October is usually my favorite month. Halloween. Flannel. Fall TV. Between my hair and my complexion, I’m practically a walking, talking pumpkin spice latte. It’s always been a month that makes sense.
This October does not make sense. The month began in the worst possible way as a shooter opened fire on a country music concert in Las Vegas, murdering over 50 people and injuring hundreds more. And if a national tragedy wasn’t enough to process in one day, music icon Tom Petty was rushed to the hospital with cardiac arrest. False reporting pronounced him dead, so we all started the grief process early. Then we found out he was actually still alive and hope briefly returned. Sadly, of course, he eventually passed.
And then there’s the Harvey Weinstein saga, the fires in California, Puerto Rico relief, a nonsensical gun control debate, the continued demobilization of the EPA, the lack of the Mets in the postseason, and so on. The bad news never seems to end these days. In a month like this, it’s tempting to get back into bed and hibernate until Thanksgiving.
But Behind the Setlist is not going to hibernate. October, as tough as it’s been, is not lost.
I believe the work we are doing is more important than ever, especially as the bandwidth of our social consciousness shrinks. Forget what’s trending on Facebook and Twitter. We are trying to make something that lasts. Behind the Setlist is here to promote the arts, report with nuance and integrity, and tell new stories that deserve to be told and will hopefully be retold for many years to come.
This call-to-arms does not mean we lack reverence for the lives that were lost or appreciation for the fine reporting on whatever today’s bad news will be. For the victims of Las Vegas, especially, we move forward in a humble attempt to honor their lives.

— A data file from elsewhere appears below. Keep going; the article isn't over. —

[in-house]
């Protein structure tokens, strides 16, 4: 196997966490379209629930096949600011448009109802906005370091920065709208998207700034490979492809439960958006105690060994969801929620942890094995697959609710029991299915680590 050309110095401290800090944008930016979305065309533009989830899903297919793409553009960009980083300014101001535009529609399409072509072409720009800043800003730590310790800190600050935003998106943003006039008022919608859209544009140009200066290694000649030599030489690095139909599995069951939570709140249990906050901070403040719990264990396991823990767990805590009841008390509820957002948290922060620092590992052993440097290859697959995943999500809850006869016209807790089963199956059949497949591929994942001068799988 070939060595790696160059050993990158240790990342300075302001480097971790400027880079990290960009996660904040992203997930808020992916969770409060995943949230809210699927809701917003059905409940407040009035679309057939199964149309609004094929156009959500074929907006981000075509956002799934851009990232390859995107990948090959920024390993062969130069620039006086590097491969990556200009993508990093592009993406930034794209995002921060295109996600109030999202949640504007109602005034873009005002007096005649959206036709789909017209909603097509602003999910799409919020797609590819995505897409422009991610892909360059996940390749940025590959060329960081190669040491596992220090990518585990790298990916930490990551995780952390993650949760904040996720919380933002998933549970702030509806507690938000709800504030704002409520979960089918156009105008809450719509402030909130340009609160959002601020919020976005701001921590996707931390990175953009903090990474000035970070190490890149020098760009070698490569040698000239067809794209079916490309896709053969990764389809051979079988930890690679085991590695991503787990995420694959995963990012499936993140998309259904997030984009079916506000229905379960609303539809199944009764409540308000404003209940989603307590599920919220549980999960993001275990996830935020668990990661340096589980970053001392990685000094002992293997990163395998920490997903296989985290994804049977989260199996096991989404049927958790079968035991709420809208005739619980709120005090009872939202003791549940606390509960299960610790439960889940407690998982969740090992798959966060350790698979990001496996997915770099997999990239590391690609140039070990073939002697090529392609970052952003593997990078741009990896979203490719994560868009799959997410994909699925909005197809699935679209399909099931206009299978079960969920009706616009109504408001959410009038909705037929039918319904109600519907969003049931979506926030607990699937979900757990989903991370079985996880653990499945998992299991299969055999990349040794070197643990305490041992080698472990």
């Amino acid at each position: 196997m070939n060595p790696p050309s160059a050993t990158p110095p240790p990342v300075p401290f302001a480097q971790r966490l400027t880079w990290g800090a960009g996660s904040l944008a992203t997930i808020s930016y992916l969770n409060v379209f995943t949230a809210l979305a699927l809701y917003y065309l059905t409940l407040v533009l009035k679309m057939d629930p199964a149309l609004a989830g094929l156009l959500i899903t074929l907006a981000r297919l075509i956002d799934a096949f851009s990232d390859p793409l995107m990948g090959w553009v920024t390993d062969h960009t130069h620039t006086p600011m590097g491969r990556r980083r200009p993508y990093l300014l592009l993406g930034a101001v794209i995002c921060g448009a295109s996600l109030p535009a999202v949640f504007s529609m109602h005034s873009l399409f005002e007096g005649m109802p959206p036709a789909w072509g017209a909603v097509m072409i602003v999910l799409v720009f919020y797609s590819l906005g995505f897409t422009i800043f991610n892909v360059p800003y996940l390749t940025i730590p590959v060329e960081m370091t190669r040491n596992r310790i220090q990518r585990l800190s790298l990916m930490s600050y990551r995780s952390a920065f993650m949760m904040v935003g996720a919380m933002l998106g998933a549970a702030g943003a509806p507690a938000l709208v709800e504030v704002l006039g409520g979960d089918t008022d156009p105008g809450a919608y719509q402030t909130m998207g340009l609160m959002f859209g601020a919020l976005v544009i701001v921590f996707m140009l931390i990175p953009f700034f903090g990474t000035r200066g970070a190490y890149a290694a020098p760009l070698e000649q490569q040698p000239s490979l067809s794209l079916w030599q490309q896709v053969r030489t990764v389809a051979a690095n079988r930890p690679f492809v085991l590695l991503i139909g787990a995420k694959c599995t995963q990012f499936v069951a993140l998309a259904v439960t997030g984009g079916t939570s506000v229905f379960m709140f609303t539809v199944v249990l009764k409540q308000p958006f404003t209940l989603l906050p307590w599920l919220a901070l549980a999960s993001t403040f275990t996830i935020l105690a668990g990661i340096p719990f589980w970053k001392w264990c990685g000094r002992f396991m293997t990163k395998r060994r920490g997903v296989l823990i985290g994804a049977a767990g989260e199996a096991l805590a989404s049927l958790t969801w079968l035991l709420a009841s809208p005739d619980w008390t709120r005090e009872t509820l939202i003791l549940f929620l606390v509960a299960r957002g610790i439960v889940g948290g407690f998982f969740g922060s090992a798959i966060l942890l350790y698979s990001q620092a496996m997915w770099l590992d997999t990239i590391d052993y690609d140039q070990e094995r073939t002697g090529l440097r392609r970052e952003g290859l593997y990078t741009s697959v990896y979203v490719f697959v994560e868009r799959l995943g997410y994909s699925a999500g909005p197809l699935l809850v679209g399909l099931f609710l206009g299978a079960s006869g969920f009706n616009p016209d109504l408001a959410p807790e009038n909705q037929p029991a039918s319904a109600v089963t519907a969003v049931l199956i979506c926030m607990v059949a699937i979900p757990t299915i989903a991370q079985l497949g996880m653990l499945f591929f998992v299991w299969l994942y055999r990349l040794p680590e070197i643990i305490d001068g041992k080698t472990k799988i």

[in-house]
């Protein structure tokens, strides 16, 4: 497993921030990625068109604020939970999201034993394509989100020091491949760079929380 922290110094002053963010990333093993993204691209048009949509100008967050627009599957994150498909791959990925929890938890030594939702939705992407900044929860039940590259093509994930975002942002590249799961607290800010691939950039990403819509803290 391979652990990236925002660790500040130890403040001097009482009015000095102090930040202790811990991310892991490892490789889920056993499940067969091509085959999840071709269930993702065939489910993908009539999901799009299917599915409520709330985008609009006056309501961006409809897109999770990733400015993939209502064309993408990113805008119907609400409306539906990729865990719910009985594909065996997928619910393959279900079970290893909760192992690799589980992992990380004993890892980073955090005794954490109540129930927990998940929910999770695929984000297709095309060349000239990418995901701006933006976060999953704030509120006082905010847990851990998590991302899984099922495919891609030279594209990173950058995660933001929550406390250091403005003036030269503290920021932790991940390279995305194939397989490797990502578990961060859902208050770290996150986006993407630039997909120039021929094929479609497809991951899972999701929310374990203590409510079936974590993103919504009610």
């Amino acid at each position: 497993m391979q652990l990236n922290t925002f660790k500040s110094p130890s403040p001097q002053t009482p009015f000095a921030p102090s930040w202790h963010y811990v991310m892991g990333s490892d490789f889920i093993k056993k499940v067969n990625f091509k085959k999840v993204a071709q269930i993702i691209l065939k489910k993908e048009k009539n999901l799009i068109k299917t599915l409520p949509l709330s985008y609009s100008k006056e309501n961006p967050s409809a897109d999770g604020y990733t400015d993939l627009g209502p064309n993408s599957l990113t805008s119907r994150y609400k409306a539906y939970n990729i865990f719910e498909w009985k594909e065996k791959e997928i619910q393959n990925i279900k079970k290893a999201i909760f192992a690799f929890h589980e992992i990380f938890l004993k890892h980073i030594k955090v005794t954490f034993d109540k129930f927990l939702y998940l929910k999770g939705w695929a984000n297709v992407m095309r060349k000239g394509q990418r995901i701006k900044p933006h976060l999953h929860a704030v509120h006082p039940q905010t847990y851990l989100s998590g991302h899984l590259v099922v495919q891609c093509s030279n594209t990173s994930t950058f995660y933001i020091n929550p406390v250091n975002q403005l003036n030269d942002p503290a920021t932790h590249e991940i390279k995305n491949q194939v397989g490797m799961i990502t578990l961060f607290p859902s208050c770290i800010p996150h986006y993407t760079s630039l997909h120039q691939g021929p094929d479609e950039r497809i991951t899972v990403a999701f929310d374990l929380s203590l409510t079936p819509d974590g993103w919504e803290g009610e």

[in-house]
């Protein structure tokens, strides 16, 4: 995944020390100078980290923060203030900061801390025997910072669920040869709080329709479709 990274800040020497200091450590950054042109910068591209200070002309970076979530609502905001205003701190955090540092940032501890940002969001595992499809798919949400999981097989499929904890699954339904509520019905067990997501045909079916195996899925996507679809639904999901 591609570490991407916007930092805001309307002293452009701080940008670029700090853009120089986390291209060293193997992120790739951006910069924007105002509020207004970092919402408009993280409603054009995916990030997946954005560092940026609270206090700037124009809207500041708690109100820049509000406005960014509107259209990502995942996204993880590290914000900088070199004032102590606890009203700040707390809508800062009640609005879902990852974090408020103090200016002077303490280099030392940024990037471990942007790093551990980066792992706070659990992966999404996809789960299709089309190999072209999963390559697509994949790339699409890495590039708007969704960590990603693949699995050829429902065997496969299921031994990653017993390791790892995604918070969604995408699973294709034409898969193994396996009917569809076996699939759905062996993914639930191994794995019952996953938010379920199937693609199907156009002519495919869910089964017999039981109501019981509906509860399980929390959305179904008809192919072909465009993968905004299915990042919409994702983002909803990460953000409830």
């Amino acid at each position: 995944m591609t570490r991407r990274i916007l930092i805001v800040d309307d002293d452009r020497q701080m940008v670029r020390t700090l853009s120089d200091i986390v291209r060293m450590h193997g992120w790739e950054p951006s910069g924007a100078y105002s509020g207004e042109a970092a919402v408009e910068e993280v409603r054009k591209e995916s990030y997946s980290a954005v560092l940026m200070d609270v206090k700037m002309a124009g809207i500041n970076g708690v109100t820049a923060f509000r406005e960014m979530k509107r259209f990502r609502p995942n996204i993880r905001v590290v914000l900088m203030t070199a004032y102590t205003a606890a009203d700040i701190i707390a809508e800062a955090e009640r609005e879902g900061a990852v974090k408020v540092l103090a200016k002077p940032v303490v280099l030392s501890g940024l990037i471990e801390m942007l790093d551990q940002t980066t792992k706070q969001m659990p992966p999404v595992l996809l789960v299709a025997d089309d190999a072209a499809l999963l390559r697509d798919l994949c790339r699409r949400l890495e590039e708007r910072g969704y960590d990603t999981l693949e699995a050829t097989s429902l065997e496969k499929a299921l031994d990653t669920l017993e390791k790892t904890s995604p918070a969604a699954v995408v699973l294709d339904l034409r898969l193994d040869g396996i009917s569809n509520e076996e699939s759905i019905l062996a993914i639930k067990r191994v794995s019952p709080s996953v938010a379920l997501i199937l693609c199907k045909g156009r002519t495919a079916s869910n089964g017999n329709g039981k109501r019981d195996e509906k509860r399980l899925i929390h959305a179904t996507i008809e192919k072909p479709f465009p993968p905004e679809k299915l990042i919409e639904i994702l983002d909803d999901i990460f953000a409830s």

We’re working on some incredible articles for October, but I would be remiss if I didn’t mention some of our recent stories. Craig Manning examines Taylor Swift Tix, a new partnership between Taylor Swift and Ticketmaster. J.T. Dawson interviews the National Parks and RIVVRS, who toured together but left two very different impressions. James Battaglia discovers virtuoso guitar player Al Joseph and digs deep into his history. I talk with John T. Frazier of Spartan Records about his days at Tooth & Nail and Drive-Thru Records. The Glorious Sons talk to us about what makes a great setlist (and share a few fun tour stories along the way). Finally, if you’re still processing Tom Petty’s passing—Lord knows I am—I recommend stopping by our staff round table.
As Tom Petty said in one of my favorite songs of all time, “It’s time to move on.” Bittersweet as that sounds, I’ll rely on Petty’s strength to help me do just that.
Here’s to processing grief, honoring the fallen and moving forward. October isn’t finished yet.